Someone at Ricochet requested “Fantasy Reading Suggestions.” The recommendations thus far have been disappointing. In the 103 comments I perused, Gene Wolfe, in my opinion the best living writer in English, is mentioned only once, his name misspelled. Others whom I consider essential have not been mentioned at all. For what it’s worth, here is some fantasy that has been overlooked so far there.
Gene Wolfe: Soldier of the Mist, at the very least, and The Sorcerer’s House. Read Wolfe carefully; every word counts, and nothing is as simple as it may at first seem. (Incidentally, Josh W. is working his way through The Book of the New Sun, one chapter at a time. It should keep him busy for several years. The most recent installment is here.)
Diana Wynne Jones: Pretty much everything she ever wrote is worth reading, so I’ll just name a few favorites. Howl’s Moving Castle (vastly better than the movie); Dogsbody; The Homeward Bounders; Fire and Hemlock; The Tough Guide to Fantasyland.
John Bellairs: The Face in the Frost and The Pedant and the Shuffly. (Bellairs also wrote St. Fidgeta and Other Parodies, which isn’t fantasy but is very funny, particularly if you are a Catholic who survived the silly years after Vatican II.)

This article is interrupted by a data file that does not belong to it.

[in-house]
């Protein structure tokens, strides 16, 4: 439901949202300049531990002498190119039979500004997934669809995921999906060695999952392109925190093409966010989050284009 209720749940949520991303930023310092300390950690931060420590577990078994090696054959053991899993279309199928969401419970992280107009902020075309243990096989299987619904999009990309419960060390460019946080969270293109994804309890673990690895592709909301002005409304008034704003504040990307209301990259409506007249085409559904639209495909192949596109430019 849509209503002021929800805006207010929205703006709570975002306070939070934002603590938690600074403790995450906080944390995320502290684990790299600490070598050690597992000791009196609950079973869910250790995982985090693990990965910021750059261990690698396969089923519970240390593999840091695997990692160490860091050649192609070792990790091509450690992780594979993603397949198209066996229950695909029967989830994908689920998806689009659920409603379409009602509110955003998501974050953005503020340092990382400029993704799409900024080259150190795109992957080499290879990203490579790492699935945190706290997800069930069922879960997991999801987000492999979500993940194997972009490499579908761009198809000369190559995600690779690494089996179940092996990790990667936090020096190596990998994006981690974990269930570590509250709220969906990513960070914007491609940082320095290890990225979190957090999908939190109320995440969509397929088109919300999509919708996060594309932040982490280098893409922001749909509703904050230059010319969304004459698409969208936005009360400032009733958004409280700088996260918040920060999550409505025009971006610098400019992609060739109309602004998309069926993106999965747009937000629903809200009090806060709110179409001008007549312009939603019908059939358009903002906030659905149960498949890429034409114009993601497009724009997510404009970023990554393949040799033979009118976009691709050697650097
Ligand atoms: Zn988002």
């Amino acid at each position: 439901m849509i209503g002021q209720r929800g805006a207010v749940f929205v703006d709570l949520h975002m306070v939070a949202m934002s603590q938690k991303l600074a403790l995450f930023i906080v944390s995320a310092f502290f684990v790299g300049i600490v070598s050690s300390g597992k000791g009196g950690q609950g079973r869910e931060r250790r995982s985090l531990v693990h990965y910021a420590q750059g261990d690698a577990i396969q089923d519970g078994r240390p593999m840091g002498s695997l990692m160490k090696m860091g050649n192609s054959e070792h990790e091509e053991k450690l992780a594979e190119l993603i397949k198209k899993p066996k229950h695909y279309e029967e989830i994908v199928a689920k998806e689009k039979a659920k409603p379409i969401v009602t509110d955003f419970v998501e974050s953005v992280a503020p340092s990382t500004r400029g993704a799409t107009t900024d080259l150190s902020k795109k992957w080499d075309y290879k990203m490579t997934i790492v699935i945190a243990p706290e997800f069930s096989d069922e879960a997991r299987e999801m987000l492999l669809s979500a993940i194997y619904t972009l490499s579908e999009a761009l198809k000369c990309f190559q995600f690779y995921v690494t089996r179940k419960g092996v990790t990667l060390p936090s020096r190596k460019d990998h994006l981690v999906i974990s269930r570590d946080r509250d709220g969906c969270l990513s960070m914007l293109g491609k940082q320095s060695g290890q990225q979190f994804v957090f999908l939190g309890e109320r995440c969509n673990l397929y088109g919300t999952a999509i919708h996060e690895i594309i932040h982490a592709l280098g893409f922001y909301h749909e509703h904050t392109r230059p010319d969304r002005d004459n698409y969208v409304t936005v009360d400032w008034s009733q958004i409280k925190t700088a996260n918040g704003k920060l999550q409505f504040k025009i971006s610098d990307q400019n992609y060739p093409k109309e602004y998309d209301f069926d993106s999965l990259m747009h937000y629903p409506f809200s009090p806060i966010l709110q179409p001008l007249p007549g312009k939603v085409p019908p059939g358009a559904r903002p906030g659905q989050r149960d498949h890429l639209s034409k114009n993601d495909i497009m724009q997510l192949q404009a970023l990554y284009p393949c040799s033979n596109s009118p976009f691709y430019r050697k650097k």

Lord Dunsany: Any collection of his short stories.
J.R.R. Tolkien: He wrote more than just the novels Peter Jackson trashed. Farmer Giles of Ham, Smith of Wootton Major and Leaf by Niggle are all worth tracking down.
Tim Powers: I have yet to read a disappointing book by Powers. The Anubis Gates is particularly recommended to English majors, and Declare to those who wonder why the Soviet Union lasted as long as it did.
C.S. Lewis: Till We Have Faces. The only fiction by Lewis I’ve ever re-read.
Charles Williams: Descent into Hell. Williams was one of the other Inklings, and his influence is perceptible in Tim Powers’ writing.
Flann O’Brien: The Third Policeman. Is it about a bicycle?
R.A. Lafferty: Anything and everything you can find. Much of his output is nominally science fiction, but it’s SF unlike any other and I don’t hesitate to call him a great fantasist.
G.K. Chesterton: The Man Who Was Thursday.
… and probably much else I’ll think of later.